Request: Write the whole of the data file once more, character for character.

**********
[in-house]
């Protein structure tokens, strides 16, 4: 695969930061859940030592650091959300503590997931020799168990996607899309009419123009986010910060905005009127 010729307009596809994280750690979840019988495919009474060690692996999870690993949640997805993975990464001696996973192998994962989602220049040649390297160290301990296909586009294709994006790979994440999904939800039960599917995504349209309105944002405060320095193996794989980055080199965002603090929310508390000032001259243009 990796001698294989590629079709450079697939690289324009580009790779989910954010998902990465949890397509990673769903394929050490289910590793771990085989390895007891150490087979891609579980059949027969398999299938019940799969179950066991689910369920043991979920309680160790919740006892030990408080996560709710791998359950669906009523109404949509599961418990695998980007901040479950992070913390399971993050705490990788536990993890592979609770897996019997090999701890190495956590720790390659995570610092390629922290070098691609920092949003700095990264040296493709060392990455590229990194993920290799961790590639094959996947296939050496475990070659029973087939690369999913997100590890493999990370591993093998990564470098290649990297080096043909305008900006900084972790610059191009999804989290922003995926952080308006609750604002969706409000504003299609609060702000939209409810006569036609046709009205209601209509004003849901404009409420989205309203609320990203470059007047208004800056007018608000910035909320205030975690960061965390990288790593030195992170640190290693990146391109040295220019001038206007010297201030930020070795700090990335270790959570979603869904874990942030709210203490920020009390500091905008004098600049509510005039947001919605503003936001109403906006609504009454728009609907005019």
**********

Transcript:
[in-house]
């Protein structure tokens, strides 16, 4: 695969930061859940030592650091959300503590997931020799168990996607899309009419123009986010910060905005009127 010729307009596809994280750690979840019988495919009474060690692996999870690993949640997805993975990464001696996973192998994962989602220049040649390297160290301990296909586009294709994006790979994440999904939800039960599917995504349209309105944002405060320095193996794989980055080199965002603090929310508390000032001259243009 990796001698294989590629079709450079697939690289324009580009790779989910954010998902990465949890397509990673769903394929050490289910590793771990085989390895007891150490087979891609579980059949027969398999299938019940799969179950066991689910369920043991979920309680160790919740006892030990408080996560709710791998359950669906009523109404949509599961418990695998980007901040479950992070913390399971993050705490990788536990993890592979609770897996019997090999701890190495956590720790390659995570610092390629922290070098691609920092949003700095990264040296493709060392990455590229990194993920290799961790590639094959996947296939050496475990070659029973087939690369999913997100590890493999990370591993093998990564470098290649990297080096043909305008900006900084972790610059191009999804989290922003995926952080308006609750604002969706409000504003299609609060702000939209409810006569036609046709009205209601209509004003849901404009409420989205309203609320990203470059007047208004800056007018608000910035909320205030975690960061965390990288790593030195992170640190290693990146391109040295220019001038206007010297201030930020070795700090990335270790959570979603869904874990942030709210203490920020009390500091905008004098600049509510005039947001919605503003936001109403906006609504009454728009609907005019």